With much fanfare, the popular Lap-Band device for weight loss was recently approved for expanded use by the U.S. Food and Drug Administration (FDA), despite a lack of safety data. The LA Times also points out that it appears as if the agency did not take into consideration the device maker’s illegal marketing tactics for its blockbuster drug, Botox.
The FDA’s approval of an application by Allergan to broaden its demographic for its Lap-Band weight-loss device was based on just one year of study with 149 participants and only partial information, said the LA Times.
Lap-Band, which has been used by tens of millions, is surgically implanted around the stomach to prompt appetite suppression and is approved for morbidly obese people unable to lose weight with diet and exercises, explained the LA Times. The prior approved standard meant that a five-foot, eight-inch tall person at least 262 pounds “more than 100 pounds overweight (or 230 pounds, at the same height, if diagnosed with an obesity-related condition, such as diabetes) would be eligible for Lap-Band,” said the LA Times. Now, the figure of 262 becomes 197 pounds.
Allergan’s past with Botox is noteworthy given the quick approval to broaden Lap-Band’s use, which will likely lead to more intense marketing. This September, Allergan pleaded guilty to one criminal misdemeanor count of “misbranding” Botox and agreed to pay $600 million for fines and penalties over federal charges, said the LA Times.
The charges stem from activities that began in 2003 when Allergan increased the size of its teams to help physicians receive reimbursements for off-label reimbursements two-fold; held workshops teaching doctors offices how to bill for off-label uses; audited physician billing records to help with the reimbursement process; created a Botox Reimbursement Hotline, giving doctors access to free services to better augment its massive off-label Botox program; lobbied government healthcare programs for increased off-label coverage; managed physician workshops and dinners; paid doctors for attendance at “Advisory Boards”; created a so-called “independent neurotoxin education organization,” meant to increase Botox use off-label, and implemented its “CD/HA Initiative” (cervical dystonia head-ache) said Consumer Affairs previously.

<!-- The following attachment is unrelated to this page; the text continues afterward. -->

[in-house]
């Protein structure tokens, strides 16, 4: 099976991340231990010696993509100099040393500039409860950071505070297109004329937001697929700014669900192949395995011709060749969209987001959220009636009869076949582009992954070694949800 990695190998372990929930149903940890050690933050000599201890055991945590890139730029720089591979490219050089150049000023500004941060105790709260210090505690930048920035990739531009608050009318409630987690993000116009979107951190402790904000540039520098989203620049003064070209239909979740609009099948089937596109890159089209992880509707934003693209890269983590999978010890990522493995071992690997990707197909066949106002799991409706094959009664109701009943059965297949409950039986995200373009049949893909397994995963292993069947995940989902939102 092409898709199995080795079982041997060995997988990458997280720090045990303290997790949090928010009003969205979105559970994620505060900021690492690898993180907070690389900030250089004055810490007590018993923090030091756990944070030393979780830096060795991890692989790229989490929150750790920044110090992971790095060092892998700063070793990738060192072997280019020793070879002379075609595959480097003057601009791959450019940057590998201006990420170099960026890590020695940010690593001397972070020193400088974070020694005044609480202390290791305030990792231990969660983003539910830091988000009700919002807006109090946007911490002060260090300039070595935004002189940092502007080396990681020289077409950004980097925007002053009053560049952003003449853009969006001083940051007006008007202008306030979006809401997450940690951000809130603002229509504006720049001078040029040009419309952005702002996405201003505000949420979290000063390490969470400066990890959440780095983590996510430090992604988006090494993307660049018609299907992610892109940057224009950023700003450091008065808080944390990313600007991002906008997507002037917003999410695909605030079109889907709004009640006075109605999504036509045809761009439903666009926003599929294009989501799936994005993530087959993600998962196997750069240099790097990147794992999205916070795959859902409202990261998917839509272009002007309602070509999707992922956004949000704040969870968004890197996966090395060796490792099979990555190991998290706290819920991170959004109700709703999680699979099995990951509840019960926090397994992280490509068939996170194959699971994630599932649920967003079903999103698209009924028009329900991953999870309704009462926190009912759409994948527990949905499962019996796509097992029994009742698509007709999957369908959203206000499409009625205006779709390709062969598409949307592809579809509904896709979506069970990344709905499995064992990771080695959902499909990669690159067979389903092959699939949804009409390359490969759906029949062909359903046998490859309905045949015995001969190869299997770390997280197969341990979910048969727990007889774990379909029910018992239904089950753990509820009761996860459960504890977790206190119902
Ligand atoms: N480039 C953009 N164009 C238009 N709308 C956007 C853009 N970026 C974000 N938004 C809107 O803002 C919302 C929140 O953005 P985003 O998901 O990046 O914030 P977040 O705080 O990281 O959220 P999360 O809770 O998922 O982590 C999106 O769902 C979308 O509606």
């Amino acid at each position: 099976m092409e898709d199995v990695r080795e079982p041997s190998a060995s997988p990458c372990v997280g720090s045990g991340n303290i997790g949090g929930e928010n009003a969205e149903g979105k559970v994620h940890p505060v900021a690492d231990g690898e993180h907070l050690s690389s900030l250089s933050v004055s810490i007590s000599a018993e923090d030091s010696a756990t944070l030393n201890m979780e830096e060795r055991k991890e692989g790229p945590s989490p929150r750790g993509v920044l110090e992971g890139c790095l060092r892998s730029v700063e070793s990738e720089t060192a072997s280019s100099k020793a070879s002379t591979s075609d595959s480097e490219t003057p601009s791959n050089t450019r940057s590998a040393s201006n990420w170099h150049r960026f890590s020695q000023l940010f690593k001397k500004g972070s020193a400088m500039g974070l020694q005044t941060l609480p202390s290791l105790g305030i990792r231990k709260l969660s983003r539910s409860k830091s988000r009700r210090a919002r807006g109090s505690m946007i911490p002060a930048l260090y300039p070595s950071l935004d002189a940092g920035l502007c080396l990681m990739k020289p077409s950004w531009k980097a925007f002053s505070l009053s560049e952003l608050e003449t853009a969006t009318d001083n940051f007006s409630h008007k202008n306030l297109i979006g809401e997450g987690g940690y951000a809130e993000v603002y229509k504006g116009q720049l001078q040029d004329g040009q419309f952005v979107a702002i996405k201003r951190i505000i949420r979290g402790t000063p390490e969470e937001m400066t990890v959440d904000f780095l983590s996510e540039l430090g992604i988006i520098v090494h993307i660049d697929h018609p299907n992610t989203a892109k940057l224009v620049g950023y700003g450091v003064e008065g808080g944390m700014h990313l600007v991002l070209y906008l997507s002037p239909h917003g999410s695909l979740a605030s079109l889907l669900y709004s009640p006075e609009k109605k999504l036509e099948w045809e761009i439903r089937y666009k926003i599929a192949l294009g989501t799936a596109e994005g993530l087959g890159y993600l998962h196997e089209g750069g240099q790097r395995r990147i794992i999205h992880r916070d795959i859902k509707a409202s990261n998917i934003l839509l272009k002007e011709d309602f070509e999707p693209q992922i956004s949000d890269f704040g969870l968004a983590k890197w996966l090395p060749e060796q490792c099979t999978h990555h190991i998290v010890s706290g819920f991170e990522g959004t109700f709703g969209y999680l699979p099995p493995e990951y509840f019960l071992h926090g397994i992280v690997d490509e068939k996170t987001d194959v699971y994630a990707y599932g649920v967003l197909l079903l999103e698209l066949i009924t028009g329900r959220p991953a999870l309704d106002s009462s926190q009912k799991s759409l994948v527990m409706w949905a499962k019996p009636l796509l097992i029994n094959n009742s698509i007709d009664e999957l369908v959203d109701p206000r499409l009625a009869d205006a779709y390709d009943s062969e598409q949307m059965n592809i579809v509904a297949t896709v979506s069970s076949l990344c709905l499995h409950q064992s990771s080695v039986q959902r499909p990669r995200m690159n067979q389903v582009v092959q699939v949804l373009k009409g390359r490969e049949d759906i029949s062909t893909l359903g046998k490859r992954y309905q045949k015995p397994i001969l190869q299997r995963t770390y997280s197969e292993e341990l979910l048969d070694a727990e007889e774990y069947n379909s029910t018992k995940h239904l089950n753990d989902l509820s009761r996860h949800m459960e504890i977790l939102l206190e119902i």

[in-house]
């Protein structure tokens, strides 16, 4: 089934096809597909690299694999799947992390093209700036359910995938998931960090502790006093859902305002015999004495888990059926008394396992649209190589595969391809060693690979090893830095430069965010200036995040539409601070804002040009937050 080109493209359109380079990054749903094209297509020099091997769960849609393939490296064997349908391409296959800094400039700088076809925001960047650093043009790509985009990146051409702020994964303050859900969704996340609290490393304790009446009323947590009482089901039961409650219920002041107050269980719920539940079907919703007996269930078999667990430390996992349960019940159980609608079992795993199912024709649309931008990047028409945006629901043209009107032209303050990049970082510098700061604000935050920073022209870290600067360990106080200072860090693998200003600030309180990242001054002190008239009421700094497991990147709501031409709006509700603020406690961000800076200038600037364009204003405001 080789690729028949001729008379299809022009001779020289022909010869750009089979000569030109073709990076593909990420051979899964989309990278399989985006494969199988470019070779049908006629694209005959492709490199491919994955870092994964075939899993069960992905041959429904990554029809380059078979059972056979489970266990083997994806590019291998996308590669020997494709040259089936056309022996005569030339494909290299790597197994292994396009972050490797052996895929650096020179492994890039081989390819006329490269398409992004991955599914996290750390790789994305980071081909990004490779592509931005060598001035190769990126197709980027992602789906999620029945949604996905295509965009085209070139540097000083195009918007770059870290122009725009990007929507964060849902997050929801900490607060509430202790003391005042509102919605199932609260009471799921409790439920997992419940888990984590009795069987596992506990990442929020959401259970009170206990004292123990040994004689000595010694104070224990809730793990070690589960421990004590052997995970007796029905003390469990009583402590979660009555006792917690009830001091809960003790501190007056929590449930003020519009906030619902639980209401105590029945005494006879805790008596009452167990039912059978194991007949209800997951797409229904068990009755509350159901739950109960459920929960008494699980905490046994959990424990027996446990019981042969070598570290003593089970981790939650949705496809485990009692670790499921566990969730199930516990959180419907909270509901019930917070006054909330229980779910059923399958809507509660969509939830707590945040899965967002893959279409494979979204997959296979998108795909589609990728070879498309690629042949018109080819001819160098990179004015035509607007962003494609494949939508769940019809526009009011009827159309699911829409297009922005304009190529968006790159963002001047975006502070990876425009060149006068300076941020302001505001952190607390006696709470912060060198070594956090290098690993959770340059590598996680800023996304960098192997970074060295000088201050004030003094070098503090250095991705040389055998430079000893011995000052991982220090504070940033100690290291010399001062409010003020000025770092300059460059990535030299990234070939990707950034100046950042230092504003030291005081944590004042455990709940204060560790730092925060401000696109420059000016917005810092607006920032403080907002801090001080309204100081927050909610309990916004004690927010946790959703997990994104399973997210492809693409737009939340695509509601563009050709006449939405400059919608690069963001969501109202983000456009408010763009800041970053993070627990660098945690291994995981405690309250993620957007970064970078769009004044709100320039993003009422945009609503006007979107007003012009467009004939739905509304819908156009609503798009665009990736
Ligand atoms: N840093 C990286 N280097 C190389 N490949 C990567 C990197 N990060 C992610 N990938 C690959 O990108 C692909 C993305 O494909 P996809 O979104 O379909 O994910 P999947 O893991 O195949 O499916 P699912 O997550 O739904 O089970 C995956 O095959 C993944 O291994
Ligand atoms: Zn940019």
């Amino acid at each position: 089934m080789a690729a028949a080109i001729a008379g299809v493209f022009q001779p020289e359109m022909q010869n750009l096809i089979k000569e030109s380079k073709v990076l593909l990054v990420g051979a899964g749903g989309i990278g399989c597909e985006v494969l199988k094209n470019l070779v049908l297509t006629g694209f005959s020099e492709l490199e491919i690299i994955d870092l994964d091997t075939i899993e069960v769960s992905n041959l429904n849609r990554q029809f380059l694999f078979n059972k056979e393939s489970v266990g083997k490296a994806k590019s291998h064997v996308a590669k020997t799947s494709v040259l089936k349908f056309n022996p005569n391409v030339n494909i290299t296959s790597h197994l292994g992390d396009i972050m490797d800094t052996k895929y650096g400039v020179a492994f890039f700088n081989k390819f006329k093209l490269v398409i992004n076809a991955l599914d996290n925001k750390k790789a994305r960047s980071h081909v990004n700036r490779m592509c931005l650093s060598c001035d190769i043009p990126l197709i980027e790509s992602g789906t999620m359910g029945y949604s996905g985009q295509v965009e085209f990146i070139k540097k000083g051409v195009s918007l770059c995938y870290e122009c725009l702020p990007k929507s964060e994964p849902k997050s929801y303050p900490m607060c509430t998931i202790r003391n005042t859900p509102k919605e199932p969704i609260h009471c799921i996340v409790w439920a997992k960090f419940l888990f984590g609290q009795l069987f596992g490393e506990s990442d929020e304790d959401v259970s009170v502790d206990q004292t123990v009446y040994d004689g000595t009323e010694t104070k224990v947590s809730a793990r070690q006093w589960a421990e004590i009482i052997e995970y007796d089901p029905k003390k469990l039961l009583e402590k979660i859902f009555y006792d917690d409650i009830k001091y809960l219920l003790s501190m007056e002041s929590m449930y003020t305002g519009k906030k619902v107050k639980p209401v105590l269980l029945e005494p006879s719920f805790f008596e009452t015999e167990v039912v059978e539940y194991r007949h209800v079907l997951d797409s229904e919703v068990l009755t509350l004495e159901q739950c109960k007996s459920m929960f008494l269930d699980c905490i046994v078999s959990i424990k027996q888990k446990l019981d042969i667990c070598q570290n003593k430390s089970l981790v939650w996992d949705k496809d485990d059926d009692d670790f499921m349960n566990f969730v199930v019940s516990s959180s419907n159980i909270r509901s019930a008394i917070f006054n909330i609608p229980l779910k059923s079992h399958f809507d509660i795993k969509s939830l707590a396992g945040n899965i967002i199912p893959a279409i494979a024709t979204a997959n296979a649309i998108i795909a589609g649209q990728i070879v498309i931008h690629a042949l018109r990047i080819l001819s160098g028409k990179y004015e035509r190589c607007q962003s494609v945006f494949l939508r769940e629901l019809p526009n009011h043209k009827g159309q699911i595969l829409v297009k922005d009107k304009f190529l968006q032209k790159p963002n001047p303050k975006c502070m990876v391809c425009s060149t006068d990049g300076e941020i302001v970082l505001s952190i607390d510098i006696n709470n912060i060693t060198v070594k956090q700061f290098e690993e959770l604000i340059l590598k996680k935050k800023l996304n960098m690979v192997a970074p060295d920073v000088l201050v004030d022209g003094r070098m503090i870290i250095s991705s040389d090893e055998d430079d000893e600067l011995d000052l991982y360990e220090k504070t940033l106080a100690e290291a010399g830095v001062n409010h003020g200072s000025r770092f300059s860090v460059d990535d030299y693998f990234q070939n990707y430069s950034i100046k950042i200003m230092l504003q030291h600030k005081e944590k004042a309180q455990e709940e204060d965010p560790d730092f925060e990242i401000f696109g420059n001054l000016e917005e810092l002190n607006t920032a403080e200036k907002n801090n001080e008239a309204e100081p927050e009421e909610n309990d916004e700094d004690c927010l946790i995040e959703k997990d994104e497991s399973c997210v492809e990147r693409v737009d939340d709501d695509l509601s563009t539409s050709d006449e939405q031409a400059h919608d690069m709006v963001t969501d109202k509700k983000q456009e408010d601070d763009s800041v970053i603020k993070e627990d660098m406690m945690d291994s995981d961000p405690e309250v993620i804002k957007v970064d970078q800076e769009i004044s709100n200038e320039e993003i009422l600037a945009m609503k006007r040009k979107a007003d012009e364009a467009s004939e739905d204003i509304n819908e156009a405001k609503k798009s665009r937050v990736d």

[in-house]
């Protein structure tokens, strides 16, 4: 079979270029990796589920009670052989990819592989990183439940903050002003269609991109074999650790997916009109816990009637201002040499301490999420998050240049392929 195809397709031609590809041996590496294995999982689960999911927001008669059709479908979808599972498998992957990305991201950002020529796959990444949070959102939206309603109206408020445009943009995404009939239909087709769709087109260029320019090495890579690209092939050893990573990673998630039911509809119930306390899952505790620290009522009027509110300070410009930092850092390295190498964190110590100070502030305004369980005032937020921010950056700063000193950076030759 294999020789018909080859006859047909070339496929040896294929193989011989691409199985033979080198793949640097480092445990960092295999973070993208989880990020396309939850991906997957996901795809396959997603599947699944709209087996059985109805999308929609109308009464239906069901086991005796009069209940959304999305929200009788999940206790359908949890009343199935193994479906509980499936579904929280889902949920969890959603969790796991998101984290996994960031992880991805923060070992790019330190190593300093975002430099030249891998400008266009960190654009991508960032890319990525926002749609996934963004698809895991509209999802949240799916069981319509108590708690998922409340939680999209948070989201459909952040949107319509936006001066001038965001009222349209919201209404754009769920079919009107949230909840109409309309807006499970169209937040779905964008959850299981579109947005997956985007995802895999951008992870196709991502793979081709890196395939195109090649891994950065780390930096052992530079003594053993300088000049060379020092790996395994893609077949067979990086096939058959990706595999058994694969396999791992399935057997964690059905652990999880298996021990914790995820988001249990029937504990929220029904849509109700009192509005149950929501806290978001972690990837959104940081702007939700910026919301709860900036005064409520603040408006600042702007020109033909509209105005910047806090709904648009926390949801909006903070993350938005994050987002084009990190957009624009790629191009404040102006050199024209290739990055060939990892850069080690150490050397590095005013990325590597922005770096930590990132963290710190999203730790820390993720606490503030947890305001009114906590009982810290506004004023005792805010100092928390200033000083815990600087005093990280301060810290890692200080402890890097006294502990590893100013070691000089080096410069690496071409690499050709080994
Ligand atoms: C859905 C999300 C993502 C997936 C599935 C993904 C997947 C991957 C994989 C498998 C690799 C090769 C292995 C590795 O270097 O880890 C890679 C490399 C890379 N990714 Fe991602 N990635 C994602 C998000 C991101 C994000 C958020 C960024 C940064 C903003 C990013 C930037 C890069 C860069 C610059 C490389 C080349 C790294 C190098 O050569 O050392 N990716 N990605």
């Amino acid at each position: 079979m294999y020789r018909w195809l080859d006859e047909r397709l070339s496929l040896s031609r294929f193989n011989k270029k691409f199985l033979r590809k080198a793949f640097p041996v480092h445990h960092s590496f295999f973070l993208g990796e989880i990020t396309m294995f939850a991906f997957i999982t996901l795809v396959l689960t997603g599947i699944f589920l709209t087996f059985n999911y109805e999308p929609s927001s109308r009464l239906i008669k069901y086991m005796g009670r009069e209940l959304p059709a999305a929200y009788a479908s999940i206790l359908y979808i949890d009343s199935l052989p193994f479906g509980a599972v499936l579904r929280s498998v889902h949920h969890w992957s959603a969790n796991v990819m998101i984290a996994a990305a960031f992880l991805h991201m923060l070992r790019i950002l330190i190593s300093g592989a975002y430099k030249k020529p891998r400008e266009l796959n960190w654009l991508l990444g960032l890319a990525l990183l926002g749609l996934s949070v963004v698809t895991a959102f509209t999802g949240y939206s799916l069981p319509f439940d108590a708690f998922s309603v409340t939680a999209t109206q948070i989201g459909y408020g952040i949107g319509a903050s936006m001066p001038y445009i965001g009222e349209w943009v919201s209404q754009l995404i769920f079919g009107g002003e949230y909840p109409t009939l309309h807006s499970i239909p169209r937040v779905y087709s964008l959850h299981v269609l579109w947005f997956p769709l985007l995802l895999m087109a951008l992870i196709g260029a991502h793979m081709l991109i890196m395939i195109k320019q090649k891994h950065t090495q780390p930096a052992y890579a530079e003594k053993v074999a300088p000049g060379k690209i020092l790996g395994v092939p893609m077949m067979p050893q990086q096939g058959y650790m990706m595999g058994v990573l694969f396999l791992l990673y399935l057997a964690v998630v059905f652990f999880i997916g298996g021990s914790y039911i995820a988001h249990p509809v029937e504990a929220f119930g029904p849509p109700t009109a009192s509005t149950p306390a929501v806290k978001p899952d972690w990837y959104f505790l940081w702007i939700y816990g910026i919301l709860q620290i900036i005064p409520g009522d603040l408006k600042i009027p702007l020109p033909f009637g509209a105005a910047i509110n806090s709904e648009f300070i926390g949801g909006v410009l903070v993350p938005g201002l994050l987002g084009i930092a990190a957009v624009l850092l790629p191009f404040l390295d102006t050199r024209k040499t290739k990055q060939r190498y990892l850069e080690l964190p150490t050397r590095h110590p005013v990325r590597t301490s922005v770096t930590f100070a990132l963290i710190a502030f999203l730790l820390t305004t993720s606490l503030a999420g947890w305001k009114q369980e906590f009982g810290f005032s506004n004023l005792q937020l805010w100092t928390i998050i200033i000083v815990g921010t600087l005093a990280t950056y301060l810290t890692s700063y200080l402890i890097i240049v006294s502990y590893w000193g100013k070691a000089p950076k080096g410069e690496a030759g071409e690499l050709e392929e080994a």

The government feels Allergan conducted business this way due to the decreased potential to earn money on its approved uses, most popularly, cervical dystonia (CD), a neck spasm that afflicts only about 27,000 people in the U.S. Allergan hoped doctors would prescribe Botox for headaches resulting from the rare CD, an Unapproved Botox Use, targeting a significantly broader demographic, said the LA Times.
From 1999 through 2006, Botox’s CD-HA sales grew by a massive 1,407 percent and, by 2007, total Botox sales exceeded $500 million; most “over 70 percent” was for unapproved uses, said the government, wrote the LA Times.
When the FDA reviewed Allergan’s application to broaden Lap-Band marketing, none of Allergan’s prior illegal marketing tactics appeared to be of concern and, although the FDA advisory panel gave initial approval to Allergan’s December application, it had concerns over the device maker’s supporting data for safety and efficacy, its 149-patient study, and six other studies, said the LA Times. Three of those six studies, by the way, were conducted by researchers with financial ties to the device maker.
“I chastised Allergan for the cherry-picking they had done in the data,” says John Kral, a member of the panel and a surgery professor at the State University of New York, quoted the LA Times. Diana Zuckerman, head of the National Research Center for Women and Families and a longtime critic of the FDA, and others, felt the panel seemed to ignore longer-term study results pointing to weight loss results’ declining and side effects increasing, said the LA Times. Also, according to Zuckerman, Allergan’s study excluded those patients with a family history of autoimmune disease, a high-risk group for silicone implants; Lap-Band is a silicone implant.